Wisconsin NPR Takes A Mournful Look At 10 Years After Act 10 – IOTW Report

Wisconsin NPR Takes A Mournful Look At 10 Years After Act 10

Note: This elegy for the teacher’s unions is a bit long. I’ve excerpted the more relevant parts. – Dr. Tar


When tens of thousands of union members and supporters flocked to the state Capitol a decade ago, they warned that Gov. Scott Walker’s collective bargaining bill could redefine organized labor in Wisconsin. They were right…

…Ten years later, organized labor forges on in Wisconsin, but being part of a union means something different than it used to. (you aren’t kidding, WPR?)

There are fewer union members, they carry less political clout, and those who remain are limited in what they can bargain for… (We’re just getting started with the grieving.)

Membership And Power Decline

Membership in Wisconsin unions has plummeted in Wisconsin in the years since Act 10 became law. (Do tell)

According to the Bureau of Labor Statistics, 14.2 percent of Wisconsin workers were union members in 2010 compared to 11.9 percent in the national economy.

But by 2020, just 8.7 percent of Wisconsin workers were members of unions, compared to 10.8 percent nationally…

…While other states also saw a decline in union membership over the last decade, Wisconsin’s 5.5-percent drop was especially steep compared to its Midwest neighbors. (Ouch, that’s gotta hurt.)

In Wisconsin, the bottom falls out,” Dresser said [Laura Dresser, a labor economist and associated director of the COWS research institute at the University of Wisconsin-Madison]…. (It sure did, tell us more WPR.)

…During the 2009 legislative session before Walker took office, the Wisconsin Education Association Council, the state’s largest teachers union, had a total of 17 lobbyists and reported spending about $2.5 million to try to influence state government policies. By 2019, WEAC had just two lobbyists, and its lobbying budget dropped to $71,000. (Are you serious, WPR? That’s freaking hilarious. Thank you, Scott Walker) More

17 Comments on Wisconsin NPR Takes A Mournful Look At 10 Years After Act 10

  1. They started a new union: The Union of Soviet-American Republics.
    It’s gained enormous power, too.

    The left doesn’t need the unions anymore: they’ve seized our government.

  2. When I saw “10 Years After” I thought, well, y’know, “10 Years After” with Alvin Lee.

    iOTWReport’s been doing music stuff and … uhh … y’know …

    izlamo delenda est …

  3. Unions and Democrats, the relationship goes like this: Unions are a slush fund for the Democrat party and vice versa. The unions collect dues from their members and then give a significant portion of those dues to the Democrat party. The Democrat party then manipulates politics to benefit those very same unions at the detriment of the local taxpayers who are NOT union members. Round and round it goes while taxpayers get screwed. FU NPR!

  4. Tim, I thought the same thing. I thought “I’m going home” was next up.

  5. Brad, I couldn’t remember the title of that, I would have linked it if I had. Goes back a lot of years for those songs. You know, Alvin Lee didn’t seem to get the credit he deserved for his guitar playing. Another guy I saw quite a few times that never got the commercial recognition I would have liked is Rory Gallagher. The PSA is good too, we need to wake up.

  6. Joe6
    I don’t the Ten Years After ever got the recognition the deserved. You know I have two sons, they use to constantly raid my CD collection when they were young. Thank God for Blue Tooth. I turned them both on to Ten Years After a couple months ago. The youngest rolled home tonight blaring that song in his plastic hot rod. The conundrum is what to expose them to next.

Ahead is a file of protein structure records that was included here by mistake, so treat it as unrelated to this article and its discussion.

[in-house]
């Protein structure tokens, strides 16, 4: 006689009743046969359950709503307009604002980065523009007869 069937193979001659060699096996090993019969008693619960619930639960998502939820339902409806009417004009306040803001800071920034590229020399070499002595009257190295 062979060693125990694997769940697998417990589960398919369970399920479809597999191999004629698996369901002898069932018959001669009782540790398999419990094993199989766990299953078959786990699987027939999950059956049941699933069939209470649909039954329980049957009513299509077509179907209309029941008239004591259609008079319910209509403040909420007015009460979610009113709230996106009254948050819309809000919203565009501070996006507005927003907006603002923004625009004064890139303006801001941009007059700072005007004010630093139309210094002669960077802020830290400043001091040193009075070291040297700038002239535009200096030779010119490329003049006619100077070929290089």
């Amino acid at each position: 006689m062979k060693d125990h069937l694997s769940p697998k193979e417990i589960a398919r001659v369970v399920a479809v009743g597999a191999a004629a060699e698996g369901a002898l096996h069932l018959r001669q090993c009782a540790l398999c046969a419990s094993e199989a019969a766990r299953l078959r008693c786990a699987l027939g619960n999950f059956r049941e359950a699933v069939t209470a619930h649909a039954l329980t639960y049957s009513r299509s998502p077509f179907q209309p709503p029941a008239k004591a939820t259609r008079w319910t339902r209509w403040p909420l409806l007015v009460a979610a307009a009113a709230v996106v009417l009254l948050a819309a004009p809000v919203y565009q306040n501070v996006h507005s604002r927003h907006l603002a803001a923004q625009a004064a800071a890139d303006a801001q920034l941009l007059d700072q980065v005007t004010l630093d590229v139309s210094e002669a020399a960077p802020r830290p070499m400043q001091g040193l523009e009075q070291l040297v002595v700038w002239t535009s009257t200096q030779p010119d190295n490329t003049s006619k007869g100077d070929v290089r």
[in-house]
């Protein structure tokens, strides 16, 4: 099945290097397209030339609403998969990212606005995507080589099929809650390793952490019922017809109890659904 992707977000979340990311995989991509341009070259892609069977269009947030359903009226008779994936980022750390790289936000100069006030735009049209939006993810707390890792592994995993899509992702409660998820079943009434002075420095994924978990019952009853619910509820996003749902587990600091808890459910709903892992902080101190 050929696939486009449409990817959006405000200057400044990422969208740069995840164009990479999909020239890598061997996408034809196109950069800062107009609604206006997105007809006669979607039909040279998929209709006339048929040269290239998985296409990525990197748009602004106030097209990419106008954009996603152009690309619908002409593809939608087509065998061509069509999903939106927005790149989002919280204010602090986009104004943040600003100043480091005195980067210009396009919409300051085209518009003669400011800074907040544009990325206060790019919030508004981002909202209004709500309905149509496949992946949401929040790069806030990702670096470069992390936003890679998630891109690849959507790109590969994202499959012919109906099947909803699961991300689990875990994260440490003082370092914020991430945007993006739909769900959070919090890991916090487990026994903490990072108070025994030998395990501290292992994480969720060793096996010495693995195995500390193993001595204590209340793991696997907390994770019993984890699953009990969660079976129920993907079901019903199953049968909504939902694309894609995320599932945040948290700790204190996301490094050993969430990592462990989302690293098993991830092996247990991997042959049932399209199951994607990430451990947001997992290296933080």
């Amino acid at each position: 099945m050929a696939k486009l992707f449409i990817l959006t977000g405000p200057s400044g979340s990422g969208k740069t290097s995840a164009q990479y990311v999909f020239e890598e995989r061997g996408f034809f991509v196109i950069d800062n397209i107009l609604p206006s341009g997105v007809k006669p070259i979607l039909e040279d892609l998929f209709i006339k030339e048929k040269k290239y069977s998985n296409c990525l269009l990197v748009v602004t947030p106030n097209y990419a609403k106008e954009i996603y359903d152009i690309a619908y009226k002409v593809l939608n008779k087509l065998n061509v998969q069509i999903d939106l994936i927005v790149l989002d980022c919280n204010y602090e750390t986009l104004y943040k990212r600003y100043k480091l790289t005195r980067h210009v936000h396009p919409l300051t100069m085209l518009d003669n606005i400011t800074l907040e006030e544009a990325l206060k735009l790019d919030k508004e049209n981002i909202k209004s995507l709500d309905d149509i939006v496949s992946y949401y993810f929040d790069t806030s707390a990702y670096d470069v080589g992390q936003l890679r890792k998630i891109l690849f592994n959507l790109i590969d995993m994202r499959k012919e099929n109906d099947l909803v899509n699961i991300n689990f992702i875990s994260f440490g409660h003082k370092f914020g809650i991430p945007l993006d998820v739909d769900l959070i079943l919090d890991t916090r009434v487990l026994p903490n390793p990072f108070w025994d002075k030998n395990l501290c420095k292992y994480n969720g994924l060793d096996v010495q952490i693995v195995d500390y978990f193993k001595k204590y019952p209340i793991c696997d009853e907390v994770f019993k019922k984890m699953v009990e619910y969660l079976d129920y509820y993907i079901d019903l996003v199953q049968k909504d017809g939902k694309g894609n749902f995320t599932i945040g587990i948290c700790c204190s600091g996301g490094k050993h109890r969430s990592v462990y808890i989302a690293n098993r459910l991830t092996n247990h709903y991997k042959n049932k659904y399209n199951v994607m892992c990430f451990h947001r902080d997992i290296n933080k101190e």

7. Brad, the music when we were young is so much better than what I’ve heard from current offerings. It’s hard to say what to recommend to our kids. Plus my kids think I’m an old guy, what would I know. Back when I was able to work out more regularly I had an hour or two picked out, Gimmie Shelter, Paint it Black, Other Stones songs, Jefferson Airplane, 30 Seconds over Winterland, Buddy Guy, BB King, Allman Brothers, hell, I can’t think of them all. I’ve got all the CD’s downstairs. But my kids think I’m too old for good music. One day I’ll dig them out and make them listen to some.

  8. joe6pak
    We just updated our original very expensive home sound system to a Blue Tooth enabled receiver. I know I’m way behind the times. But damn I’m having a blast. Wifey gets pissed when I blow the magnetic attached ceiling speaker covers to the ground. LOL. I play the hell out of the stones.
    That and Gretta. The more volume, the better.


  9. Don’t forget Jorma Kaukonen, he killed it on “Feel So Good”, as well as others. I think he still plays.

  10. Tax the rich
    Feed the poor
    ‘Til there ain’t no rich no more.

  11. The worst part is that NPR/WPR produces this clap-trap at taxpayers expense! And republicans, when they are in power, never have the guts to defund them.

  12. Joe6, I read Jorma’s autobiography last year. Very positive, had something good to say about everybody. Hell of a guitar player. Still goes on tour with Jack Cassidy.

  13. Joe 6 and Brad if you’re kids are like anything I was growing up the older they get the more I’m turning into my dad as well as my grandfather and enjoying the music they liked which was mostly country & western. It’s funny how that happened and my son who is almost 39 likes the music we listened to back in the 60’s and 70’s (classic rock/album rock etc.) and country as well. Most of the newer stuff is garbage now, although I do like Mumford and Sons but beyond that the newer music is crap.

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